BOISE, Idaho — Samantha MacIntyre took off down a familiar rural road all smiles. She's been training for a half-marathon, and has been documenting her fitness journey on TikTok.
But 5 miles in, a red car with a driver who was acting suspicious drove past her twice. MacIntyre began to feel uneasy.
"It was super weird, the top half of his body was out the window, looking back multiple times making eye contact with me," MacIntyre said. "I was like, that's not normal behavior. Cars pass me all the time, they've never done that before."
The car parked under a tree ahead of MacIntyre on the route. She says it was an unusual spot to pull over at.
MacIntyre said she has never felt uncomfortable on that path before.
She decided to trust her gut instinct and stop her run to get help. She called her mom first so she could be picked up. She then alerted the police.
Police were also able to locate the driver of the car 45 minutes later, he does not have a criminal record.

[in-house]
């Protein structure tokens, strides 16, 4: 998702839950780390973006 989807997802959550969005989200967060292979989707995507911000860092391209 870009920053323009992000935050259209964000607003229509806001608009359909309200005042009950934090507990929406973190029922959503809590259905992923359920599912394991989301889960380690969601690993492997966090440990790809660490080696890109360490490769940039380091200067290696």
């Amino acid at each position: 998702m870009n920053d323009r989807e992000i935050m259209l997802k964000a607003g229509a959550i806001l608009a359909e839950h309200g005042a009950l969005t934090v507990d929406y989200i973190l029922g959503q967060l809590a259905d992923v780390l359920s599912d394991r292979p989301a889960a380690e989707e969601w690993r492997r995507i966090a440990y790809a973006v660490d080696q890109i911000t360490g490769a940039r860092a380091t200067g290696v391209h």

"I'd rather be safe than sorry, even if he was harmless and it's a misunderstanding," MacIntyre said. "I'd rather call the police and just make note of it, because if I hadn't and something bad happened, I wouldn't be here right now."
She ran across the street to a house that she is used to passing by during her runs. A man was outside weedwacking in the yard. MacIntyre asked the man if she could wait in his yard and wait for her parents to come.
The police showed up and MacIntyre gave a description of the man. They also gave her tips on staying safe.
MacIntyre posted the video on her TikTok, where she's been documenting her runs, in case it could help someone else in a similar situation.
The video has received over 7 million views in four days. MacIntyre is thankful for the overwhelming support.
"For the most part everyone has been super supportive and very nice about the whole situation," MacIntyre said. "Thanking me about kind of bringing light to this situation. Which makes me feel better, because it makes me feel a little less like I was overreacting and that other people have been in the same position as me and know how I was feeling."
MacIntyre has advice for anyone who might feel uncomfortable in a situation like hers: trust your gut.
"Just not being afraid to call someone if something doesn't feel right," MacIntyre said. "Even if you are uncomfortable and it's nothing, just making sure you feel safe and making note of if you need to call someone to make you feel more safe."
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